In 1968, fifty years ago, I was on the cusp of starting Big School. The magnitude of this event was somewhat diluted by a very palpable Zeitgeist around the Vietnam War and what was subsequently termed the Summer of Love. We lived then in the garrison town of Colchester, place of my father's final posting but also home to the newly built University of Essex. One of my lifelong comfort odours is what I call 'army smell' - open the canvas tail-flap of an army Landrover newly serviced and inhale. A mix of storm-proof canvas, paint, gun oil and clean metal. Years later I went to an auction at an army stores and almost missed the event as I stood in the shed just inhaling nasal lungfulls of the glorious smell. It was the smell of my dad's stored kit, the smell of safety and belonging. Colchester in 1968 was a mix of army smell and patchouli oil, of crop-headed lads and tie-dyed hippies.
In the years that followed, into the '70s, as my social and political consciousness grew, I was a passionate and vocal supporter of what I shall term (with upper-case) Freedom. The Lord Chamberlain had still back then to approve each and every line of each and every stage play - Spike Milligan was almost prosecuted for departing on stage from the officially approved text. Kenneth Tynan's epic battles that led eventually to this censorship being overturned are well documented. We fought against the Establishment, against bent judges, thieving politicians, censorship and repression in every form. We read Private Eye, in those days an anti-establishment magazine, and celebrated the exposure of official cant and hypocrisy. I stood beers all night when Jean, Cardinal Danielou, the church's vocal spokesman against all we stood for, died of a stroke in a French brothel.
The Pythons and the Cambridge footlights crowd were tame, but played their part. We preferred Peter Cook and Dudley Moore (I have only to ask "What's the worst job you ever had?" these days to see who references Jayne Mansfield and who looks blank) whose samizdat albums were played so often the grooves wore out.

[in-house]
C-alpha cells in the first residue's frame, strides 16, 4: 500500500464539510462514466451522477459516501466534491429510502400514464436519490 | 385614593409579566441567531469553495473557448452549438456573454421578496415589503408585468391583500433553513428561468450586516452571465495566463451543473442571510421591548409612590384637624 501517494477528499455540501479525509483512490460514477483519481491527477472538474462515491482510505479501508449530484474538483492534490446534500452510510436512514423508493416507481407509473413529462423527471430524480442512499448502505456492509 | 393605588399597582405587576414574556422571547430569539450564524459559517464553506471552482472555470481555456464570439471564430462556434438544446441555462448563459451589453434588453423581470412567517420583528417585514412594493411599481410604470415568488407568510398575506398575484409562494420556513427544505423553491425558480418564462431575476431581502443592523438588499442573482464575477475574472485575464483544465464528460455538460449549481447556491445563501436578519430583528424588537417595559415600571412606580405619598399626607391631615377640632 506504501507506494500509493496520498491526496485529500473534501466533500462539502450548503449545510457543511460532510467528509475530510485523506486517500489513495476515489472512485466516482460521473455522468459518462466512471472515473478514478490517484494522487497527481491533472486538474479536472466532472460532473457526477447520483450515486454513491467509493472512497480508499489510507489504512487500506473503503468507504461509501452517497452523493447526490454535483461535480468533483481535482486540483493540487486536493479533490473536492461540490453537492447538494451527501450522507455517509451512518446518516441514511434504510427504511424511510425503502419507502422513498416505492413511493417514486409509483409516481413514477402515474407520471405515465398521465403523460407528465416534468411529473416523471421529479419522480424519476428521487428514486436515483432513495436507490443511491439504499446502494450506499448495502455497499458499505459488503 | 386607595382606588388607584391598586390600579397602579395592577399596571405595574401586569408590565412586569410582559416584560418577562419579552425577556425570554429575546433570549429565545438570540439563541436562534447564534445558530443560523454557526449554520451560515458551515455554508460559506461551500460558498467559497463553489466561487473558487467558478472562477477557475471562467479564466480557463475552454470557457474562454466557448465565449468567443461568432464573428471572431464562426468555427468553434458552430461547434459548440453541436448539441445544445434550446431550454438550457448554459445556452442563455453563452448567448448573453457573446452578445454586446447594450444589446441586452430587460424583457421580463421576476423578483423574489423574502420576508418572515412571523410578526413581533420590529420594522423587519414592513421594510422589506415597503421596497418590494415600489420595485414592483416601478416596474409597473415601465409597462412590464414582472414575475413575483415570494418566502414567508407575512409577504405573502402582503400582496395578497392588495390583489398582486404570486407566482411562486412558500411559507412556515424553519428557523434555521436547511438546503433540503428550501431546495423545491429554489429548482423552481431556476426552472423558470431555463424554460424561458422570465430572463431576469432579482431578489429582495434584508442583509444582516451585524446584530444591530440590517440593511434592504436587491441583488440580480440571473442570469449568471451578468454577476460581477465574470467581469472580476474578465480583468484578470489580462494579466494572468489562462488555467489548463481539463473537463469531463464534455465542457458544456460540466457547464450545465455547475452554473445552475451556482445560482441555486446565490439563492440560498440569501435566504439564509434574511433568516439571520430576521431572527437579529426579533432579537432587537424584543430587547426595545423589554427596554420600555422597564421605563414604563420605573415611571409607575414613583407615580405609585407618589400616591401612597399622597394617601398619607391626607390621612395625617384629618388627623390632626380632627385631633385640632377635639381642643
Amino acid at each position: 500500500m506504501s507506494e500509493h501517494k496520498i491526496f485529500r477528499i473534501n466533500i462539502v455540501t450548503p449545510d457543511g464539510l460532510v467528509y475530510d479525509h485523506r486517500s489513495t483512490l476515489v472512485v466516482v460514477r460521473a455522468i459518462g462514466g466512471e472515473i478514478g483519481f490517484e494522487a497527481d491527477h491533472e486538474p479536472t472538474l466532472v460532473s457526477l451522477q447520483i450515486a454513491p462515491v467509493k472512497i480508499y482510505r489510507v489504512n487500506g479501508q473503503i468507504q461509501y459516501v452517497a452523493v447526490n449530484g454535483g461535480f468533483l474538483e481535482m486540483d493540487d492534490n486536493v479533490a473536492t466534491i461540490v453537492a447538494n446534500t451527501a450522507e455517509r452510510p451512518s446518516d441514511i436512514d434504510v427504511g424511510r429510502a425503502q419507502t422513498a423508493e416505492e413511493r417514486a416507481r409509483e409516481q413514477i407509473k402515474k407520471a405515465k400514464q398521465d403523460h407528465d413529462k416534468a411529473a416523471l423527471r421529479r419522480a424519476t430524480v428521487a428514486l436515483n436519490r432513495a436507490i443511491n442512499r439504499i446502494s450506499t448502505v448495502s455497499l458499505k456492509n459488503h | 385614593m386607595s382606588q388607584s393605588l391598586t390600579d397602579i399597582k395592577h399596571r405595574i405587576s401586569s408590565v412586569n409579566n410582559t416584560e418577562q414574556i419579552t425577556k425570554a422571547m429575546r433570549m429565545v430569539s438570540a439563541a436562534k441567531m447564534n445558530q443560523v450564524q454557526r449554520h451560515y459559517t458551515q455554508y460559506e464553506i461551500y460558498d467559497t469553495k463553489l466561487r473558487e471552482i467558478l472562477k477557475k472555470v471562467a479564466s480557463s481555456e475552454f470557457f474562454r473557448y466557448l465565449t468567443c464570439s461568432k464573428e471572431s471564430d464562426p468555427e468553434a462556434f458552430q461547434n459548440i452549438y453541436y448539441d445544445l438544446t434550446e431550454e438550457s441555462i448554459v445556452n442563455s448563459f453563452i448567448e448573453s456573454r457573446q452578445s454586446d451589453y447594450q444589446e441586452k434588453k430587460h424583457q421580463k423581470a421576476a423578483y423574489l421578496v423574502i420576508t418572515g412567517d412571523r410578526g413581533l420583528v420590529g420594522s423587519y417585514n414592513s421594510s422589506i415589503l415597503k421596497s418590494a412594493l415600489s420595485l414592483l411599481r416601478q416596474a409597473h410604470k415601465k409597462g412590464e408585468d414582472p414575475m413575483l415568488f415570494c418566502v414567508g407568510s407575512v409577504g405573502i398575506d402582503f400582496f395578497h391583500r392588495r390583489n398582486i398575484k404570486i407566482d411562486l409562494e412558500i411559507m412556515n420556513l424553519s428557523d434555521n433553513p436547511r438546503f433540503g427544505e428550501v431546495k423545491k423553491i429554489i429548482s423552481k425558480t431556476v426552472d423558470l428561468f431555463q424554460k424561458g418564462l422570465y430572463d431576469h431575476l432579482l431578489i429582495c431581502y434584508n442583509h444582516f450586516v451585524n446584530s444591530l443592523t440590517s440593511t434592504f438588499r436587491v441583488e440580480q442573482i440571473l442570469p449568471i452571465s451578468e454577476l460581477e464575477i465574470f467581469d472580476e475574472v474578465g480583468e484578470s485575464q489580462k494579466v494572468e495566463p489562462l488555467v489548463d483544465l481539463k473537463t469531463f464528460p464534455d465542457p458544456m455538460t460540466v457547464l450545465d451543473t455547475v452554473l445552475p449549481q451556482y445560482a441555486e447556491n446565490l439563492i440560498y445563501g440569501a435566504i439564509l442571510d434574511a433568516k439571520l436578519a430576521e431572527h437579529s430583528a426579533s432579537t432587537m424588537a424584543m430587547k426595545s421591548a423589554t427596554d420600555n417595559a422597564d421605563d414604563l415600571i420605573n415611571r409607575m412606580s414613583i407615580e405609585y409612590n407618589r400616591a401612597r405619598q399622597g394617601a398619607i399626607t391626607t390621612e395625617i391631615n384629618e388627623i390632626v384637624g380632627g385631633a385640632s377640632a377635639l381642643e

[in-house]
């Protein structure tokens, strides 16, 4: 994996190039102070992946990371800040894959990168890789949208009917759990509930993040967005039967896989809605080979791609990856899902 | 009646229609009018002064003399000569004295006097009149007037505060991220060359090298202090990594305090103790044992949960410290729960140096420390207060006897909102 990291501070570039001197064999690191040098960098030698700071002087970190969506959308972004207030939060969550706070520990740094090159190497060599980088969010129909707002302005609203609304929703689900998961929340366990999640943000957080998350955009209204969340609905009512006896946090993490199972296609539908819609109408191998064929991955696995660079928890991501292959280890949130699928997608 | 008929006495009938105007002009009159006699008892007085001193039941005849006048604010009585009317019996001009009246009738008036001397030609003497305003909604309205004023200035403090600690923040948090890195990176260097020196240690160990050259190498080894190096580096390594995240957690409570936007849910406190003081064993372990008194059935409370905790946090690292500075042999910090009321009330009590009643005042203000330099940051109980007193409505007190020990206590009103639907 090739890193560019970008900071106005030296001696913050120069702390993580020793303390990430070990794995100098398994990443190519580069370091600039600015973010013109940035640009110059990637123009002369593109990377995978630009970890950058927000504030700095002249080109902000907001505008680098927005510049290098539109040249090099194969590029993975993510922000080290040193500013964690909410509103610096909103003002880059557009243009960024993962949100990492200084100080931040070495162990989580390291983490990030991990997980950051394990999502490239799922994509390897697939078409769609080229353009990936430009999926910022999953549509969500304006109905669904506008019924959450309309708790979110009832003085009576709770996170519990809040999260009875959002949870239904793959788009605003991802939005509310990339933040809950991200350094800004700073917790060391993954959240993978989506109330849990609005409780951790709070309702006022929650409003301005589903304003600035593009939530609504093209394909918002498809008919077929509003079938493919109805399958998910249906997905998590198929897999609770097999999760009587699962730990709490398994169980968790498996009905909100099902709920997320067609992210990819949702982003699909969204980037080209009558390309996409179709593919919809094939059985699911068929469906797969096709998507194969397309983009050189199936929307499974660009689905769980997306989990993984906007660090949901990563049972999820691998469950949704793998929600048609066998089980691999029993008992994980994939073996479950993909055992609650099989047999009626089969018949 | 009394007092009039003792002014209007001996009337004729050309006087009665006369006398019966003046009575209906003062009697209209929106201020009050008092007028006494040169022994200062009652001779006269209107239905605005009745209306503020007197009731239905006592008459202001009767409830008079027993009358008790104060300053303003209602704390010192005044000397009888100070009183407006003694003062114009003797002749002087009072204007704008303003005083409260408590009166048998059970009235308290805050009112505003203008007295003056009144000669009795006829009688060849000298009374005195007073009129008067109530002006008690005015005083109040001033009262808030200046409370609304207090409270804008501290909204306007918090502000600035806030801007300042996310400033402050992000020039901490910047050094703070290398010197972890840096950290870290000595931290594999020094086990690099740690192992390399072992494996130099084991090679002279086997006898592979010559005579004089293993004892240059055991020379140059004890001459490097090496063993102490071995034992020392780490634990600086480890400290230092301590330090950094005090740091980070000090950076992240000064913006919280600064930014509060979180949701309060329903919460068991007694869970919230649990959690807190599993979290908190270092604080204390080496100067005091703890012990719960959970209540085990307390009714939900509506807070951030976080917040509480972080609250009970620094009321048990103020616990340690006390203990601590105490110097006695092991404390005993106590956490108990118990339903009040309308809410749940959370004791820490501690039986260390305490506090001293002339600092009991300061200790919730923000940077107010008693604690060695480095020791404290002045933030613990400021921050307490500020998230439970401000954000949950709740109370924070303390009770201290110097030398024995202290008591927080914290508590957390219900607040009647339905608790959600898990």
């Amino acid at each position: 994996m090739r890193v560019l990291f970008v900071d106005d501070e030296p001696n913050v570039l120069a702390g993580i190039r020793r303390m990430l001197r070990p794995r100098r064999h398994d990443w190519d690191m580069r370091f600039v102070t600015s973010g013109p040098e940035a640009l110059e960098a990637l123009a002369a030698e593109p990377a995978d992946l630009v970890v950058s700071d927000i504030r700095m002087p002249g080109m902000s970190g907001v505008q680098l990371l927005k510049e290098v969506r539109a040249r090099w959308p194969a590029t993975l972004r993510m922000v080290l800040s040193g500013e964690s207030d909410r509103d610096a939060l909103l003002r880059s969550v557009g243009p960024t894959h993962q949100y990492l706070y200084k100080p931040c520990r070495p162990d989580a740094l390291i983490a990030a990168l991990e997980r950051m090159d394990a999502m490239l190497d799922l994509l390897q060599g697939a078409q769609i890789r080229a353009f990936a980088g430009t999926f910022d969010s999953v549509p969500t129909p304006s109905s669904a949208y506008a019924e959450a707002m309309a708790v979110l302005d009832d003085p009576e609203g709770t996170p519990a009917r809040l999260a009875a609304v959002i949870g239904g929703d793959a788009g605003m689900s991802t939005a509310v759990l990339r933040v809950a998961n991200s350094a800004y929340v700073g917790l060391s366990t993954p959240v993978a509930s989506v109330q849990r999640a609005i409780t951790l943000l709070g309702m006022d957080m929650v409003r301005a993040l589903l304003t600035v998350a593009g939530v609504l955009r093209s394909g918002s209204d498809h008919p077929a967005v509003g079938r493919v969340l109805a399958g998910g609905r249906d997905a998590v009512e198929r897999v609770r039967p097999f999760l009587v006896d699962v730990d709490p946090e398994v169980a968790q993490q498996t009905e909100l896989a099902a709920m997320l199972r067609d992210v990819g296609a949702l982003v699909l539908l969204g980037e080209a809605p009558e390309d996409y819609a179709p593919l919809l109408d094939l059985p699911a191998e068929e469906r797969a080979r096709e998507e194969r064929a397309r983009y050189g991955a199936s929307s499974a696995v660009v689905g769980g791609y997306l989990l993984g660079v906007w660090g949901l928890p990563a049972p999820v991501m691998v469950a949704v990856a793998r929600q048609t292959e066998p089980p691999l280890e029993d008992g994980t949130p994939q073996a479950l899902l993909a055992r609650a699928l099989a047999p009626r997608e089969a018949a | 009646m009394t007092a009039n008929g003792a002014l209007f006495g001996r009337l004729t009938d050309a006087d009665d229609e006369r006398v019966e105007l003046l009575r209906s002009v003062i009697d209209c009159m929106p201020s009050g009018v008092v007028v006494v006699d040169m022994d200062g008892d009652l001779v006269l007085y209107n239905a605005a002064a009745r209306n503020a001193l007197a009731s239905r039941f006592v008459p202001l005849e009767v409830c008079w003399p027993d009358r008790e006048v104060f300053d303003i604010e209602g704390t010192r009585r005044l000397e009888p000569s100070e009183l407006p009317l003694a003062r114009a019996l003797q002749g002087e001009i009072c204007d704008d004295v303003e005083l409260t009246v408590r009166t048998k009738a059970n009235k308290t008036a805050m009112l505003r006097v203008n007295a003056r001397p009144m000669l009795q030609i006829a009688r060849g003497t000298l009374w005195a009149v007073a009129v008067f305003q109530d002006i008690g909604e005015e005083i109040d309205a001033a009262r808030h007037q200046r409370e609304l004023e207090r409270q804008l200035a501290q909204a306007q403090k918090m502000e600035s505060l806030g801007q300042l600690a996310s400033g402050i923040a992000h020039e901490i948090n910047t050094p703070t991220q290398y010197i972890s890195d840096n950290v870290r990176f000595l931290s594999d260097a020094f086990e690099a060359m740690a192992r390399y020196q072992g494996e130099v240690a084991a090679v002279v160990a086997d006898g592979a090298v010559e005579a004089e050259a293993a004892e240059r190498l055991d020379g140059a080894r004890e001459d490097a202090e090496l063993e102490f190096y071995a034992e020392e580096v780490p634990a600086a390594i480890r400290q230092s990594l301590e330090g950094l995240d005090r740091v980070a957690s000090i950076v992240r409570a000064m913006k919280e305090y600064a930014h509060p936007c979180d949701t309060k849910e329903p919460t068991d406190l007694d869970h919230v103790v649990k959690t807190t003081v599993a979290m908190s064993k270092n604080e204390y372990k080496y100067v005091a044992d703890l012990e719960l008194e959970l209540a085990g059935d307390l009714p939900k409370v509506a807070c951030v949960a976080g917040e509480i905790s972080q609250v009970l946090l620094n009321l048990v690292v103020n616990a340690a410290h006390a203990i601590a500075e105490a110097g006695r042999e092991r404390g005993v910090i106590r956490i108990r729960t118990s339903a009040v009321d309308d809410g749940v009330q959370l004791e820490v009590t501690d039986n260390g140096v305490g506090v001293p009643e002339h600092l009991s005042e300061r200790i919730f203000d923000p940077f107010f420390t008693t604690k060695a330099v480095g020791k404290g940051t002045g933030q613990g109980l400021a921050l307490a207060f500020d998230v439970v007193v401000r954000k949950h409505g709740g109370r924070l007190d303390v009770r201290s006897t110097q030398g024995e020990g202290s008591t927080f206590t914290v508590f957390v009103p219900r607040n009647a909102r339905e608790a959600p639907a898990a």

Fifty years on and the bastards are back. Labour's Noncefinder-General Tom Watson, almost as repugnant a man as Lavrenti Beria, is seeking today to take us back to those pre-1968 days with a press censorship so draconian that Boris Pasternak would wince. Leveson I was bad enough, institutionalising the private press censor funded by the sado-masochistic sexual deviant Max Mosley but now Watson is seeking to implement phase II. Philip Johnston in the Telegraph (£) calls them the enemies of a free society, and so they are.
Well, we fought those battles once, fifty years ago, and if need be we'll fight them again. We'll tear Labour's repressive knouts from their brutal fists - our press won't be cowed or beaten by these authoritarian bigots.
If you've got this far you deserve a prize. Here's Peter Cook satirising the summing-up of the bent judge at the trial of Jeremy Thorpe, the Liberal leader who attempted to murder his gay toy-boy
WATCH IT HERE